What We Do:
We can help you become an explanation specialist.
Common Craft Membership
Start your life as an explainer with Common Craft Membership. Prices start at just $49 per year. It provides:
Make your presentation or video remarkable with 800+ digital images in Common Craft Style, plus Know-How resources for using them.
We Wrote the Book on Explanation
The Art of Explanation
A book by Lee LeFever
The Art of Explanation will help you become an explainer.
Need a Video for Your Product?
The Explainer Network
Our network of custom video producers can create short, animated videos that make your product or service easier to understand.
This blog is where we announce new videos & talk about the power of explanation & the change it can create.
Wikis Described in Plain English
Updated: We have created a short (3:52) video called "Wikis in Plain English " that you might enjoy.
You may have seen the word wiki used to describe a website used by a group to collaborate. My intent with this post is to describe wikis and the basics of how they work- in plain English.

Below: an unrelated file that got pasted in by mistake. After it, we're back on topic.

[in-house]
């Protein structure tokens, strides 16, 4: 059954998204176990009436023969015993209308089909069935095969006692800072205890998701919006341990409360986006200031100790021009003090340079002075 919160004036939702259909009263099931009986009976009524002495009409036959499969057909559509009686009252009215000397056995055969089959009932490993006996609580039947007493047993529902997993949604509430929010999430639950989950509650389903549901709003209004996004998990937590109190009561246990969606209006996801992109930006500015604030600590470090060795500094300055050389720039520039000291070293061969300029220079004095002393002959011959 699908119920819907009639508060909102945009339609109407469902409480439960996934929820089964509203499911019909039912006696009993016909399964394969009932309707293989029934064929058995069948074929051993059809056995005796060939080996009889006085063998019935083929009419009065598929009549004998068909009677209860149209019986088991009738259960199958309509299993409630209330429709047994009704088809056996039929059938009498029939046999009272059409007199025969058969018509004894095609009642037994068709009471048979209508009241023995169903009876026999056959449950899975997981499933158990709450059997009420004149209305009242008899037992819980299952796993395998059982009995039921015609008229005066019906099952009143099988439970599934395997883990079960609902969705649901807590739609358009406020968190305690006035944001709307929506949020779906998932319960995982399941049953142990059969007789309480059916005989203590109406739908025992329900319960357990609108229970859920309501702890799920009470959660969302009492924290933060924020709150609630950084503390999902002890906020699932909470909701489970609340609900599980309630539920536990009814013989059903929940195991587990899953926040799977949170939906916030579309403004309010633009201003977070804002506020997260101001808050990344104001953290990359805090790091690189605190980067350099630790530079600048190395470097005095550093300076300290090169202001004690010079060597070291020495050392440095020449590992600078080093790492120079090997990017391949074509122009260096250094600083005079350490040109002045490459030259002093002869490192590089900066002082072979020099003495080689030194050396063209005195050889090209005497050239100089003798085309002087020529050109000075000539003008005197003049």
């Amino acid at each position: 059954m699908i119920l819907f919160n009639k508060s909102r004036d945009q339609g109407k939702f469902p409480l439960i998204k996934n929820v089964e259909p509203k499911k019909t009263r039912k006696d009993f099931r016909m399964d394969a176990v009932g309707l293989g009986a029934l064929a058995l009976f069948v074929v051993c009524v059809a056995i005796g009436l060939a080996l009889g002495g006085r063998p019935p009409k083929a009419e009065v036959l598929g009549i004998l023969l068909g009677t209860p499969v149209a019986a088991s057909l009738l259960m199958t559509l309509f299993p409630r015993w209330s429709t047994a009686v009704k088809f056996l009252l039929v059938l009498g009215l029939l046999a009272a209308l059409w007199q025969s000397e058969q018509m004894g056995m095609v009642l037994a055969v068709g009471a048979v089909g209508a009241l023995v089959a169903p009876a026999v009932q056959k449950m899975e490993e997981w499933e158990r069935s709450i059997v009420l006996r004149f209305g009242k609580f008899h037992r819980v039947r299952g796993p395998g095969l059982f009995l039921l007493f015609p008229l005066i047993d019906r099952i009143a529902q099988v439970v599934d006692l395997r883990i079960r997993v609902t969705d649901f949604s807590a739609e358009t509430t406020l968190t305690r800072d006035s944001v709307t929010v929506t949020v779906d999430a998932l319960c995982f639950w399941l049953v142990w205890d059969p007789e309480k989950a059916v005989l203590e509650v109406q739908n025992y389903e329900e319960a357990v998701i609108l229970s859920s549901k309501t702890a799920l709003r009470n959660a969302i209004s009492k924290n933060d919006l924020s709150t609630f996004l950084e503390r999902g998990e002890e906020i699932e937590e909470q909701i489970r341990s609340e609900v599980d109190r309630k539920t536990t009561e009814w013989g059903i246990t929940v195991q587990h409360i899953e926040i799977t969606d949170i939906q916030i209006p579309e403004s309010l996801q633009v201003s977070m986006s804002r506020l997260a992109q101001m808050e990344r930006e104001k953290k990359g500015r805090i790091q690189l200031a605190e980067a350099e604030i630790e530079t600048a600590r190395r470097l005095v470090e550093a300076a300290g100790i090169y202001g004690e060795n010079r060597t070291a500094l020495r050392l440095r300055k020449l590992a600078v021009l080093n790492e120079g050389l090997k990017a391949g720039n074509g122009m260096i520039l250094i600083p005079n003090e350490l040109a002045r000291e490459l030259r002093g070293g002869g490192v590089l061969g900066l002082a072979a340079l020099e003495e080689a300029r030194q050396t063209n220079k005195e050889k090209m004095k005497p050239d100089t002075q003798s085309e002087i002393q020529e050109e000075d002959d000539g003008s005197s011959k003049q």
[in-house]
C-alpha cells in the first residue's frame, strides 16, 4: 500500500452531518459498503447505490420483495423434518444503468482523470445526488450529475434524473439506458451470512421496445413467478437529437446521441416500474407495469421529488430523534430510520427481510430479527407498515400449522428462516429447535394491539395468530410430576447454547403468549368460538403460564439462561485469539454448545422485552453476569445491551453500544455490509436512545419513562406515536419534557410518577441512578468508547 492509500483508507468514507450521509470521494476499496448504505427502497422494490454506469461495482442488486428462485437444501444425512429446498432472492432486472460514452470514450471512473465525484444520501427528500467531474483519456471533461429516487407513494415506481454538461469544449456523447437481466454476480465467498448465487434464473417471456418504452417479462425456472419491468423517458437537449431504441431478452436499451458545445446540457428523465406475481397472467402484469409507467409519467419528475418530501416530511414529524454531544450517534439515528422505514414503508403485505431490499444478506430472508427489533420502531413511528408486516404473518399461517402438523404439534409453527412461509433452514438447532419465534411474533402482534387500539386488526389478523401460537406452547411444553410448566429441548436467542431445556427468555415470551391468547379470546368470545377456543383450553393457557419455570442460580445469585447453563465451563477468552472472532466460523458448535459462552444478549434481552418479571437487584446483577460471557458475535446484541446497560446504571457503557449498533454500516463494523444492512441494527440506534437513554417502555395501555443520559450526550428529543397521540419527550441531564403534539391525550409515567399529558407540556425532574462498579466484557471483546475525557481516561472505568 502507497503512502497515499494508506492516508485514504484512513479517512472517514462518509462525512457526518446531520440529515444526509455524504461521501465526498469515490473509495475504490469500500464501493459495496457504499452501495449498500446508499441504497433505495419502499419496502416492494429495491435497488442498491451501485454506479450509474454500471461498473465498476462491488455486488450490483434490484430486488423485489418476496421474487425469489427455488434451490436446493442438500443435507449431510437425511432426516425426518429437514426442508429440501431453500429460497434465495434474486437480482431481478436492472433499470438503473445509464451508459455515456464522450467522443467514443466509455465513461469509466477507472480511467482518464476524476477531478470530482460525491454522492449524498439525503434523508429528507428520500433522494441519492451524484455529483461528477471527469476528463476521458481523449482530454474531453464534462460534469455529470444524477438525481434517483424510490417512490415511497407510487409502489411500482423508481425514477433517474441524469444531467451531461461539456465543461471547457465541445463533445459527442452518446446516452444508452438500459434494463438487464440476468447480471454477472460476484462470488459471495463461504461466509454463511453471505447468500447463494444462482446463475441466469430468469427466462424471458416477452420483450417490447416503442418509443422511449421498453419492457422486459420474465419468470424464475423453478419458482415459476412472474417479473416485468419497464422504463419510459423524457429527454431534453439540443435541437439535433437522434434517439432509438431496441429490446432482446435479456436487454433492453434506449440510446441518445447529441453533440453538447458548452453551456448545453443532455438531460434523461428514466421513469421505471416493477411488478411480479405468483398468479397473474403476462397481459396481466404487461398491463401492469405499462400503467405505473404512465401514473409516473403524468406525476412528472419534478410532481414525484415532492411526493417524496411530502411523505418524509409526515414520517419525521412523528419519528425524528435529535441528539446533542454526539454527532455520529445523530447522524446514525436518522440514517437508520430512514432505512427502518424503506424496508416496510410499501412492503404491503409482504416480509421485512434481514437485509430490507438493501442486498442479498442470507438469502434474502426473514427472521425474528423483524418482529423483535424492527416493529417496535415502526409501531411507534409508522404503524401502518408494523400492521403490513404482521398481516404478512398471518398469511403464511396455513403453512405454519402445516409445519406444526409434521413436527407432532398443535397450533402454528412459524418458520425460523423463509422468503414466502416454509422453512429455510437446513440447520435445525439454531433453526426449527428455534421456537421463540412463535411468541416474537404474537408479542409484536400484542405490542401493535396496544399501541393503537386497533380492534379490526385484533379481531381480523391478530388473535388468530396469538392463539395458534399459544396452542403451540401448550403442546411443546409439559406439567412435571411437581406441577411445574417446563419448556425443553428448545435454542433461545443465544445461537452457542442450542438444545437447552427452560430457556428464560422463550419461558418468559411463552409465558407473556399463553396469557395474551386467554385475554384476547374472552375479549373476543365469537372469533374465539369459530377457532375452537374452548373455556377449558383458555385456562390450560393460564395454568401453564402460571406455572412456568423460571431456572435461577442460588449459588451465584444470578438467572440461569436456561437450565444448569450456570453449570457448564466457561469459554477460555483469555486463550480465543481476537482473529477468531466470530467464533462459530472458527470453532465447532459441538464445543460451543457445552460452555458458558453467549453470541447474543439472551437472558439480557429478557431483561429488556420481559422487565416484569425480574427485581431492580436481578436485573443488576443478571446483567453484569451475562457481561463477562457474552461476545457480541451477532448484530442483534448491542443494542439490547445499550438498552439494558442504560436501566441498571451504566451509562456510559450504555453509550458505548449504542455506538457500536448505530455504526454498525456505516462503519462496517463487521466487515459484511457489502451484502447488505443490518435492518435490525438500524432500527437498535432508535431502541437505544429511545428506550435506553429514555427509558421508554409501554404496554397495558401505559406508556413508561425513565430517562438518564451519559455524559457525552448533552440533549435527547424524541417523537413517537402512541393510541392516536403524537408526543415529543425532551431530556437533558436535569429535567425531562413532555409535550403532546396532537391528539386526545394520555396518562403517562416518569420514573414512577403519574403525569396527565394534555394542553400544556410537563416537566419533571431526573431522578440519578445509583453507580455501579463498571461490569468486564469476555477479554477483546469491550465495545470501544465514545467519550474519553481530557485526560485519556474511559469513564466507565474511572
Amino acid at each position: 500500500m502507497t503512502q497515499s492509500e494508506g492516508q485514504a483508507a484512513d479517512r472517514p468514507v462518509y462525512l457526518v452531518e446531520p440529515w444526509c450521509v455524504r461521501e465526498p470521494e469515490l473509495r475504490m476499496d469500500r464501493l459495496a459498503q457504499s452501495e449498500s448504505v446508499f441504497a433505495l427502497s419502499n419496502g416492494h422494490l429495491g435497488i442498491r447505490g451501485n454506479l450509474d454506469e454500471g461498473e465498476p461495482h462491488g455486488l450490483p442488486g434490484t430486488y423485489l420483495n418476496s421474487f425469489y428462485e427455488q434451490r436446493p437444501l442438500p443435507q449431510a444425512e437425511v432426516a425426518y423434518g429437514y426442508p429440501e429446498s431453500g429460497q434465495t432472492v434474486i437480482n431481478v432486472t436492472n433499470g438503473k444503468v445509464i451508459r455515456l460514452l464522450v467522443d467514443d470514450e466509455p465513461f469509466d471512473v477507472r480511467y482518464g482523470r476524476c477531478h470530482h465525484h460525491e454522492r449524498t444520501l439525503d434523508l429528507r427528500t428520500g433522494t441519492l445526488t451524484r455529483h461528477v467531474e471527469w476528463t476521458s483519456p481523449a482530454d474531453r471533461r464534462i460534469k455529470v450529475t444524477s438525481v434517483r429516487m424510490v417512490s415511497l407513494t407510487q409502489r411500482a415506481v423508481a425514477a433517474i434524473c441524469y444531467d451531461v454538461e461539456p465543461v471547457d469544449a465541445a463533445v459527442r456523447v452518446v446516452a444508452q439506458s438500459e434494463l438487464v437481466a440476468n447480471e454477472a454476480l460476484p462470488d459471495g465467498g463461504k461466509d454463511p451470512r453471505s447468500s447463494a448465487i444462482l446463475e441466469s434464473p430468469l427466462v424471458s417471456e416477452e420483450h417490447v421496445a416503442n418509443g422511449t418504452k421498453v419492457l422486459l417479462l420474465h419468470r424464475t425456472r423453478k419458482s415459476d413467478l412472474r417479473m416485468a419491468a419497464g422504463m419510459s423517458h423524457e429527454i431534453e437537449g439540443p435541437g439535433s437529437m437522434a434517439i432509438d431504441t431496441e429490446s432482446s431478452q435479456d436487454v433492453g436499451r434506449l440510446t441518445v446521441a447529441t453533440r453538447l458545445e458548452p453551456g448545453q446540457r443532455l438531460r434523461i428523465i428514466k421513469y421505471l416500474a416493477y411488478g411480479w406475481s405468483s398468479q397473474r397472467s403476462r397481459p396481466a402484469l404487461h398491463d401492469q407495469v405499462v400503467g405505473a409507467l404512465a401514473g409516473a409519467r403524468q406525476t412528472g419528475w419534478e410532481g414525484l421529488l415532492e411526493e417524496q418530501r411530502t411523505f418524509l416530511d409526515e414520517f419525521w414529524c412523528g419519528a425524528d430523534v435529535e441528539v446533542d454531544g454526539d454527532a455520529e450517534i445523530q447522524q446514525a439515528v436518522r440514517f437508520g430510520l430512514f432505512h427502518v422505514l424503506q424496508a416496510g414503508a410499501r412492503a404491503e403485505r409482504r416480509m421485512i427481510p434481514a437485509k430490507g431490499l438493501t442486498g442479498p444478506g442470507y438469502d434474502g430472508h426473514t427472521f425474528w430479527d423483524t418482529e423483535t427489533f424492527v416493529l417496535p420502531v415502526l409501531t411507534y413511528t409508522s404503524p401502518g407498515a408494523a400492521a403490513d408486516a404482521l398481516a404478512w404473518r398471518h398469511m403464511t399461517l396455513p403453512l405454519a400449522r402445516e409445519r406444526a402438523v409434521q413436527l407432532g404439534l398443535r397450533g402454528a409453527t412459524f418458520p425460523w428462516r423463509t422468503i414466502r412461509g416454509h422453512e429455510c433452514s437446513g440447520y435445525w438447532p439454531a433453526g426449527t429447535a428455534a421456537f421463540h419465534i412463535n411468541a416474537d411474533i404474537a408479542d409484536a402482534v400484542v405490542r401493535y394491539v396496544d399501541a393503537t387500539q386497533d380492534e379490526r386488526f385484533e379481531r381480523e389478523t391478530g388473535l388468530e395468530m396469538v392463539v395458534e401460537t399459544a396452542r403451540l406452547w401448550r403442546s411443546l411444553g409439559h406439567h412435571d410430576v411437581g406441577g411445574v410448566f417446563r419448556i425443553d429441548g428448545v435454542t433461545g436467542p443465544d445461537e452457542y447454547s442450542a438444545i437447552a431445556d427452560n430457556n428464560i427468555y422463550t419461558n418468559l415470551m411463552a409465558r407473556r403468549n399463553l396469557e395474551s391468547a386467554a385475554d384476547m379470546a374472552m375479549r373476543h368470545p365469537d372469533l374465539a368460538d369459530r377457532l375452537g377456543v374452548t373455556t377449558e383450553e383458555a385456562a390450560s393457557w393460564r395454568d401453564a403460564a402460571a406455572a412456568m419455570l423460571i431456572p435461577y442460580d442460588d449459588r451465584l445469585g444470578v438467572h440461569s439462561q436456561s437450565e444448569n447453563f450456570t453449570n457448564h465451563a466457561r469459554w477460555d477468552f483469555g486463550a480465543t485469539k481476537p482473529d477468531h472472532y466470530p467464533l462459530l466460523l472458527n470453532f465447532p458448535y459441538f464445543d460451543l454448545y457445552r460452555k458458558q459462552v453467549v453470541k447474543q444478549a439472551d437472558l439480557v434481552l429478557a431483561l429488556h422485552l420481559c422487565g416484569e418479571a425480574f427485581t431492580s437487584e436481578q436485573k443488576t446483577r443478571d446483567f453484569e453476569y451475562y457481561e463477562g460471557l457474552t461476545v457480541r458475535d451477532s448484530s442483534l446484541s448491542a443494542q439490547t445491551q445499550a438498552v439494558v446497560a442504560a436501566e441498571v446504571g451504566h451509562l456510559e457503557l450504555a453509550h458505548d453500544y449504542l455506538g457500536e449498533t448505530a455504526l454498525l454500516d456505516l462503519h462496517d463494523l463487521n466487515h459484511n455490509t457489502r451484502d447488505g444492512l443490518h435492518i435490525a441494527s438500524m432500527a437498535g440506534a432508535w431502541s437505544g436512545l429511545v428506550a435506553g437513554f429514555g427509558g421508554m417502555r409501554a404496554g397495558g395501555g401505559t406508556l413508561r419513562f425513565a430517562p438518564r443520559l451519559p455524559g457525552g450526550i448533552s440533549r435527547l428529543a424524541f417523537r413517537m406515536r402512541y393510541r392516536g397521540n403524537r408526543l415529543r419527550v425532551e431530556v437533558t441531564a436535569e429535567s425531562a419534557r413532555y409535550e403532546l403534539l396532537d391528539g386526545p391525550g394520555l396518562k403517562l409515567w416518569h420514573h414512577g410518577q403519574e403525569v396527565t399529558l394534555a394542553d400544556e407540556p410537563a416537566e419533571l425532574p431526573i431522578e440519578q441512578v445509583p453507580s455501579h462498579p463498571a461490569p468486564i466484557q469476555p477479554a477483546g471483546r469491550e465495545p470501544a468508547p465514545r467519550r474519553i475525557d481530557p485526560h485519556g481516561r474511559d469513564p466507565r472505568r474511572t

Ultimately, a wiki is a specific type of website. A wiki is special because it allows a group of people to build, edit and modify a website with no programming or HTML whatsoever. Because it doesnâ€™t require technical expertise, all users of the wiki have equal ability to maintain and edit the site. Wikis are easy to learn and use, which makes them accessible to everyone.
A little background:
Wikis are different from normal web sites:
Normal web sites are usually developed offline and then presented to users as a finished product. By comparison, wikis are first presented to users as a blank slate- an empty page. A new wiki is an empty wiki, no pages, no links. Instead of a team of designers developing a web site in private, a wiki is developed in public by the users of the wiki over the life of the wiki.
So, if the wiki starts as a blank slate, where does the site's content come from?
The site's content comes from the users of the wiki. This is a defining element of wikis: the users are responsible for the direction and content of the wiki web site over time. Everyone that uses the wiki has the opportunity to contribute to it and/or edit in the way that they see fit. This allows a wiki to change constantly and morph to represent the needs of the users over time. Wikis grow to represent the community of users.
How does that happen- how does a user of a wiki contribute to or edit the wiki?